Plants, Growth, Creativity And Care was held as part of the 2024 program at the MPavilion in Melbourne, Australia. The event’s premise was for a group of gardeners with different backgrounds and contexts to discuss plants and care in relationship with their gardens and gardening practices.
The gardeners included the organiser Julian Raxworthy, Associate Professor and Discipline Lead: landscape architecture at the University of Canberra; Fiona Harrisson, a landscape architect, Senior Lecturer at RMIT University; Joanne Mott, an interdisciplinary artist; Amanda Oliver, a horticulturist and landscape designer; and Michael Wright, a gardener, and partner at rush\wright associates;
The themes addressed were based on Julian’s book Overgrown: Practices between Landscape Architecture and Gardening (read the review here). Each gardener (presenter) started the event by discussing their relationship with plants using an image on the stage as a starting point. Most of the presenters discussed their relationships through stories of either childhood memories, a design project, or an art installation. What becomes evident during the presentation and following discussions is that many people relate to plants and nature through stories or narratives of (personal) history or experiences. Also, Plants have a history, whether it be how they were imported or cultivated and how people have, due to preference, changed the landscape through plant selection. These selections have significantly impacted our natural landscape, built environments, and the landscape industry (design and nurseries) over time. Trees and plants that were once commonplace are now hard to find, with many plants disappearing not due to environmental reasons (such as becoming weeds) but more due to the preferences of gardeners, landscape architects, and governments. At the same time, other plants have become more readily available due to gardening and landscape design trends.
Plants, Growth, Creativity And Care also addressed how plants can symbolise a time or period in history, such as during the Federation of Australia when only plants from the (British) Empire could be used in a school initiative to create maps of Australia or the selection of a Ficus dammaropsis for the Terrace Courtyard at the Shrine in Melbourne to represent the campaigns in New Guinea.
The gardeners also discussed plants on Country* and how they can influence our relationship with the land. Plants and place are intertwined, and we have come to understand that some plants cannot be cultivated, so they can only exist in that place and thus have greater importance and introspection about our relationship to Country.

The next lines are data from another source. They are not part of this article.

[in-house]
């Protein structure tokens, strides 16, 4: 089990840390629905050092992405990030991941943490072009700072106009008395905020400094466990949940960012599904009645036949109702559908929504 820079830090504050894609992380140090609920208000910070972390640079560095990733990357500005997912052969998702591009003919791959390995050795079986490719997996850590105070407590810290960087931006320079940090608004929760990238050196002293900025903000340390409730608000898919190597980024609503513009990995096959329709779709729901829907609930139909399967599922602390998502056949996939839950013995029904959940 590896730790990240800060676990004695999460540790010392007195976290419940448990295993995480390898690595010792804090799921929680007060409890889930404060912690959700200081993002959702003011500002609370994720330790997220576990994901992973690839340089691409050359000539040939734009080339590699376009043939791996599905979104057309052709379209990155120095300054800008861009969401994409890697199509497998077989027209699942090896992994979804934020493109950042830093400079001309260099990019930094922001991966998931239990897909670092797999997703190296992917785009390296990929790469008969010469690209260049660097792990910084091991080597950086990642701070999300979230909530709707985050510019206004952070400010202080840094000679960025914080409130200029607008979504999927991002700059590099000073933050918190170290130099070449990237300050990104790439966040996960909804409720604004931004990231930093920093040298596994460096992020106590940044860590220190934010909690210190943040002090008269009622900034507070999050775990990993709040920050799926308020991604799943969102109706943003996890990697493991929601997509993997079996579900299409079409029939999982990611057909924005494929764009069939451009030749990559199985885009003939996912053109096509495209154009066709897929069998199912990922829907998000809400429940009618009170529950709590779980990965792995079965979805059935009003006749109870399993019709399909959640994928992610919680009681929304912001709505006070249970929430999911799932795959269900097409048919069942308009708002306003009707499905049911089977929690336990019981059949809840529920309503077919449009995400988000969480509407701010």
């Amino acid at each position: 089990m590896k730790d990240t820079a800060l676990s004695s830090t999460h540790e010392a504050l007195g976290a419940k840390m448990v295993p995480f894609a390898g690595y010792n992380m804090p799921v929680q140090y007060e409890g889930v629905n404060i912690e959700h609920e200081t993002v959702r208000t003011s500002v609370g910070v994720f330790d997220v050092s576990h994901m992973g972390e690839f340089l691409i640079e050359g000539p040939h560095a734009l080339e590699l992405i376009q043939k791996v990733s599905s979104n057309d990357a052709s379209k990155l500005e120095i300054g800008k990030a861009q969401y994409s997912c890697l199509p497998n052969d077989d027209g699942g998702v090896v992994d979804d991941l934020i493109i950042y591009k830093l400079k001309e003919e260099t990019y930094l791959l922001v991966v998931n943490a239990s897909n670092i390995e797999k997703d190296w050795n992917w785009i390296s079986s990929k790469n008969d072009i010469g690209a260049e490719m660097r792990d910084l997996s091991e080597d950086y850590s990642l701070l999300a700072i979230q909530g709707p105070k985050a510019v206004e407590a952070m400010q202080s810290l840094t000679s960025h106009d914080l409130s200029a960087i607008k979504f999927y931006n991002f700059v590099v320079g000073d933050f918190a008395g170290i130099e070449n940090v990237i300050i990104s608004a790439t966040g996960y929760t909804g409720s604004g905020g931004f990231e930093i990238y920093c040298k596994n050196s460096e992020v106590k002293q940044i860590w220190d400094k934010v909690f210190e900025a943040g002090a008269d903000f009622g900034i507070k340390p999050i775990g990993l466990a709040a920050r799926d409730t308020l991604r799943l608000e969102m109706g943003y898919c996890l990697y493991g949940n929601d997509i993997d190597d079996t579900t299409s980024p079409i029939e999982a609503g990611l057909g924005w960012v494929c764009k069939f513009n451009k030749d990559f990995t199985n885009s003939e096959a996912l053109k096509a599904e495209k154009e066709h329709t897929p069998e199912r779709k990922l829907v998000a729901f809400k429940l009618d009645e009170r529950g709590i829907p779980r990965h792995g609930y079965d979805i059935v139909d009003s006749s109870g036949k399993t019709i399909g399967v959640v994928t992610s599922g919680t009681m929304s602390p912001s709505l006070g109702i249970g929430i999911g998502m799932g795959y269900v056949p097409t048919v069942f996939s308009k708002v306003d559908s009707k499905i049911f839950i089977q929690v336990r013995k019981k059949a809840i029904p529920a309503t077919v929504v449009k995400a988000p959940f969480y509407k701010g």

Discussing the concept of care compared to maintenance provided insights into how we need to care for rather than maintain landscapes and that they are often seen as static rather than dynamic. Care of landscape considers the season, flowering period, and working with natural form rather than clipping to an aesthetic form (ball or similar) or trying to reduce risk. Often, the difference between care and maintenance is down to the longevity of staff and their understanding of the design or intent.
The presenters reflected on the push to design a public landscape for no maintenance, which in some way is reflected in local government plant palettes, but the question remains: is that the quality of landscape we wish to see? This led to a more significant discussion about the lack of skills in the trade and the reduction in rigor in teaching horticulture at technical schools, dramatically impacting public landscapes along with the push to low maintenance (a.k.a. blow and go in the USA).
The presentation and Q&A were a timely discussion about the role of plants, maintenance, and horticulture in many ways, reminding us that design and planting are not finished when the final certificate is signed and the handover is finished. My final realisation was the need for greater involvement of landscape architects in horticulture, including nurseries and maintenance.
Article by Damian Holmes, Founder & Editor of World Landscape Architecture [WLA]. Images and Text credit: Damian Holmes.
*Country – Country is a term used by First Nations peoples [of Australia] to refer to the lands, waters, and skies to which they are connected through ancestral ties and family origins.
What Is Country? | Common Ground, Gemma Pol, 5 July 2021, www.commonground.org.au/article/what-is-country. (Accessed: 11 February 2024).
 Joanne Mott, 3 February, 2024.
 Michael Wright; 3 February, 2024.